I loved this brief and important novel. If you or someone close to you has suffered from depression, you will be able to identify with Elena and her family as her sister Dora slides into mental illness.

In Elena's close knit family, she is the steady one, the level one, the one who never cries. Her older sister Dora is more fun and popular until her sudden change into an angry, apathetic and suicidal stranger. The family and especially Elena are left reeling. She knows that she must save Elena, but what does that mean? Why are her parents keeping secrets from her and refusing to listen to her opinions? With support from her "grandma therapist" and her new friend Jimmy, Elena will try to muddle through this dark and lonely experience.

Saturday, December 13, 2008

Here's to One Hundred More!

I like Polly Horvath's books. I have read Everything on a Waffle, The Trolls, The Canning Season and now, My One Hundred Adventures. I think that this new book may be my favorite.

The summer that Jane is twelve and living with her poet mother and younger sister and brothers in their home on the beach, she prays for 100 adventures. Her prayers are nearly answered (okay, she has fourteen adventures, but they're special ones) as she gets roped into heisting a hot air balloon to deliver bibles, treks around a lake looking for a transparent "poodle," is blackmailed into babysitting a family of untidy, unruly little children and more. Throughout the summer, Jane meets several of her mom's former boyfriends, and learns a lot about the adults around her.

My favorite thing about Horvath's books is her quirky sense of humor. Jane describes a farmer walking down the road with his cows, "It would be peaceful to walk some cows. They wouldn't bark alarmingly. They would moo in celestial harmony." I get a huge kick out of this!

This is fun reading and a nice change for me. It is lighter, without being fluff. Adults like me can read it and enjoy themselves, and I think thoughtful kids will like it too.

Tuesday, December 9, 2008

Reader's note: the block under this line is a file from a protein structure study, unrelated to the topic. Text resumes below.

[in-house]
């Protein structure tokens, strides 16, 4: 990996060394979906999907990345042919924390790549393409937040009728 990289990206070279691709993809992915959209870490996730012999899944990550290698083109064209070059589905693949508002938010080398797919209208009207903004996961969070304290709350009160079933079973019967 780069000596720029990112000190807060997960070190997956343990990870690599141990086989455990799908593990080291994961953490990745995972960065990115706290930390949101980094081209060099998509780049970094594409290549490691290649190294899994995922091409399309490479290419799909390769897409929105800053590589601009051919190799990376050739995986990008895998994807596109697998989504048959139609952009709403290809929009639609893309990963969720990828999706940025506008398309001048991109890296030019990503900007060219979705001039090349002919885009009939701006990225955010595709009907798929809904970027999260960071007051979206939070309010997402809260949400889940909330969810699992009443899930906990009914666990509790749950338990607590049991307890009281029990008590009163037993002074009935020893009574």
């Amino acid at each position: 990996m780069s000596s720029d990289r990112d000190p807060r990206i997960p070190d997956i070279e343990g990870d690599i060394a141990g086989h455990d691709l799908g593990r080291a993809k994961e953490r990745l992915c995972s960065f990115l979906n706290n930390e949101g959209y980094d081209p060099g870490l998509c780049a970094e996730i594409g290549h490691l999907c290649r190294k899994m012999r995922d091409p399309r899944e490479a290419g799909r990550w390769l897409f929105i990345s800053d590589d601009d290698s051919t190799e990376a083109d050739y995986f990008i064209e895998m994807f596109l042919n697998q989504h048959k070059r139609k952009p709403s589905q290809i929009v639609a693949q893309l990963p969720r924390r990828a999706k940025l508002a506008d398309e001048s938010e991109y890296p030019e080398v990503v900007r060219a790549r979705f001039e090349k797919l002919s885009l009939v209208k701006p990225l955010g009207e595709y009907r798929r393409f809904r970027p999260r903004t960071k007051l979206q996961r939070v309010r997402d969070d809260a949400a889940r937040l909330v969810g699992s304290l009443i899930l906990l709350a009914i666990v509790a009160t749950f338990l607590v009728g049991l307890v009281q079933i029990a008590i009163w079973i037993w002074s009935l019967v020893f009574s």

Living Dead Girl by Elizabeth Scott

This book has certainly caused a lot of buzz. You've probably heard of it. Like 33 Snowfish by Adam Rapp, which puts us readers into the lives of abused, sexually exploited and damaged kids, or Doing It by Melvin Burgess, that delivers us teen sexual fantasies with more detail than any of Judy Blume's most censored material ever did, it expands the limits of Teen fiction. I feel that, like 33 Snowfish, it does so successfully and seriously.

Our 15 year old narrator, known as Alice, was abducted five years ago from a school field trip. Since then she has been raped, abused and completely controlled by Ray, who is unstable and certainly capable of murder. Alice's brightest hope is to die, but then one day Ray decides that she should help him pick her replacement, a sweet little girl who will never be allowed to grow up. Alice will accept any means to free herself from Ray. Or so she believes.

It is horrific stuff and Scott tells her story without flinching. She also completely gets inside her character. I kept wondering why I was subjecting myself to something so disturbing, but it seemed important that I finish. There was no bizarre plot twist (I'm think Breathe My Name by R.A. Nelson), no scenes of hyped up drama. The story itself is riveting enough, and although it's terrible to ingest, it's beautifully and straightforwardly told.